Korea’s Recent Trends for Antitrust Enforcement in Response to COVID-19
The outbreak of COVID-19 significantly affected businesses across all industries during recent months. To regulate the businesses coping with sudden adjustments, the Korea Fair Trade Commission (the “KFTC”) has implemented various measures. Among them, we highlight the following.
July 13, 2020
Impact of COVID-19 considered as a factor in merger review processes
One of the industries struck heavily by COVID-19 is the airline industry and a number of airlines and aviation-related businesses in Korea are understood to be on the brink of bankruptcy. Such extraordinary circumstances played a role in the recent KFTC’s approval of Jeju Air’s acquisition of shares in Eastar Jet, both once-prominent low-cost airlines of Korea. The KFTC granted unconditional clearance for the proposed merger, accepting the failing firm defense, given Eastar Jet’s unstable financial status. In reaching such a decision, the KFTC noted that it is unlikely for Eastar Jet to quickly recover its ability to repay its debts, given how it suspended both its domestic and overseas flights and is in the process of restructuring its labor force. Through the decision, the KFTC revealed its intent to quickly review merger notifications filed by business entities related to the industries suffering from financial difficulties due to COVID-19.
Implementation of Procedural Extension
The KFTC also implemented measures to relieve the businesses affected by COVID-19 from the additional burden of submitting materials to the KFTC. Before COVID-19, examinees involved in the KFTC’s investigations were obligated to submit their opinions on the Examiner’s Report issued by the KFTC within four weeks (three weeks for cased adjudicated before the condensed three-member panel). In response to most businesses making the transition to telecommuting to avert COVID-19 outbreak, the KFTC announced that it would temporarily extend the above deadline to six weeks (five weeks for cases adjudicated before the condensed three-member panel). In doing so, it applied the proviso to the procedural rule that the KFTC may change the deadlines where it is determined that more time than the statutory four weeks would be necessary for submitting the examinee’s opinion. The KFTC announced that it expects the two-week extension to allow sufficient time for the examinee to submit its opinion, thereby guaranteeing the examinee’s right to defense. The extension is expected to be granted until the COVID-19 situation subsides.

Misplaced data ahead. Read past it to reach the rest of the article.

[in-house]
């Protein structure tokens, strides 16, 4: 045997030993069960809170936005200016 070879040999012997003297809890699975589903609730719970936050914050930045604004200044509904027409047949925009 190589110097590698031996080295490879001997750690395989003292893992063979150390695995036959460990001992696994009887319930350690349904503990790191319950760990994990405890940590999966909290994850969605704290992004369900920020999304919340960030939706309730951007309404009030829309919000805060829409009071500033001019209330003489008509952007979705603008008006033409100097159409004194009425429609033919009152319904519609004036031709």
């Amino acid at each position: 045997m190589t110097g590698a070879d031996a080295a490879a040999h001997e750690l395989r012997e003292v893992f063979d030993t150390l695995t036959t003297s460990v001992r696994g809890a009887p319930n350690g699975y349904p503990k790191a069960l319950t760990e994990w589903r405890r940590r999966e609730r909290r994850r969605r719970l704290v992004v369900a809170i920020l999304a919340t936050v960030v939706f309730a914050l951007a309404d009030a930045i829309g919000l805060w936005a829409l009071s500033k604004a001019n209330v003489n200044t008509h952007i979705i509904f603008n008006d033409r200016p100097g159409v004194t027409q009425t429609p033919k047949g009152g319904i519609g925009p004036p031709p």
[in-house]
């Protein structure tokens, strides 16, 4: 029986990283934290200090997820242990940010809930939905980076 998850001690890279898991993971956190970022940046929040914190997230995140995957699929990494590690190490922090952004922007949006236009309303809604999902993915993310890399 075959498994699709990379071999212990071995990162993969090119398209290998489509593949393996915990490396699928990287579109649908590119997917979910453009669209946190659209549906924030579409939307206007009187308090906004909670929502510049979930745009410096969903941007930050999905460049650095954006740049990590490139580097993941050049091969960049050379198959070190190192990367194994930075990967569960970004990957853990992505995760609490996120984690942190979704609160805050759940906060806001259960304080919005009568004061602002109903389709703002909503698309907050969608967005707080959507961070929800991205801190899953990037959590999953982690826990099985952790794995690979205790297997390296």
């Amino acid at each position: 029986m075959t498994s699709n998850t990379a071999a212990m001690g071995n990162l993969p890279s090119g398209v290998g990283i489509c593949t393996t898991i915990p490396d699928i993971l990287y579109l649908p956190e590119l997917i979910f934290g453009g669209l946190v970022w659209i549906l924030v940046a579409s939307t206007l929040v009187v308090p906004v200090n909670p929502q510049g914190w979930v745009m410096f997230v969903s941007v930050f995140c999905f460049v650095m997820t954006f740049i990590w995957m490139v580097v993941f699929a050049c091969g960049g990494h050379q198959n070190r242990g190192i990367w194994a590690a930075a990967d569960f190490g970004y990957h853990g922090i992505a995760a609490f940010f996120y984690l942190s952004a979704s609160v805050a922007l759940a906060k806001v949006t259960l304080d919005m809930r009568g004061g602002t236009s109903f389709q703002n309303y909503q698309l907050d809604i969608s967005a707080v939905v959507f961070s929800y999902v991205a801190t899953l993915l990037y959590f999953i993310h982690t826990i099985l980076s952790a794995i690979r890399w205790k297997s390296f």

Establishment of Additional Guidelines
On May 15, 2020, the Korean government announced its plan to improve the system for aiding recovery from COVID-19. The plan focuses on strengthening the foundation of fair trade in the market, taking into account that the economic and social damages resulting from COVID-19 are more likely to affect the financially-challenged. As part of this plan, the KFTC announced its decision to establish new guidelines.
First, in order to address the rapid growth in the online distribution market to avoid in-person contacts, the KFTC plans to establish a guideline to more effectively regulate unfair trade practices that occur online, such as online distribution platforms shifting the cost to the distributors. The current regulation on large retail businesses is tailored to in-person transactions and therefore has limitations in regulating the unfair trade practices in online distribution markets.
Another guideline to be implemented by the KFTC focuses on the protection of consumers’ rights. COVID-19 caused a rapid increase in the cancellation of contracts and disputes over default payments in certain industries such as the tourism and the wedding industries. The KFTC, therefore, announced that it plans to establish a standard for exemption, adjustment, and deduction of default payments for certain industries.
Items You Might Have Missed
New KBLA Tools for Business Warriors
One of the driving goals of KBLA in 2020 is to create and offer new tools to aid each member of the KBLA community in accomplishing their business goals.
We have a list of new, exploratory tools to bring out over the course of the year, all of which fall into one or more of three categories that mesh with the KBLA’s overall mission.
Oct. 29, 2019
A New KBLA for 2020
There are many changes coming to KBLA in 2020. We hope you’ll stay with us and experience all we have lined up. We think this is going to be the best iteration yet. Joining KBLA is a chance to support real change among business communities in Korea.
Nov. 19, 2019
Why Does KBLA Exist?
Korea needs foreign participation in the domestic economy like never before.
The world is changing and Korea is changing. Korea has new and existing challenges in rapidly weakening demographics, highly concentrated market structure, increasing protectionism, rising export similarity among competitors, low productivity growth, low domestic investment levels, and the rising importance of services. Most, if not all, of these things can be overcome through increased participation of the global business community in the Korean economy.
Nov. 24, 2019
It’s 2020, Do You Know Where Your Meeting Attendees Are?
We know one thing: they are not at your meeting. That’s because in-person meetings aren’t what they once were: the only game in town. In 2020, along the curve of value for cost, meetings are are not just at the low end, they are downright abysmal.
Dec. 24, 2019
Act on Online Investment–Linked Financing and User Protection (aka P2P Financing Act) Promulgated on November 26, 2019
The Act on Online Investment–Linked Financing and User Protection (the P2P Financing Act) passed the plenary session of the Korean National Assembly on October 30, 2019 and was promulgated on November 26, 2019.
Jan. 8, 2020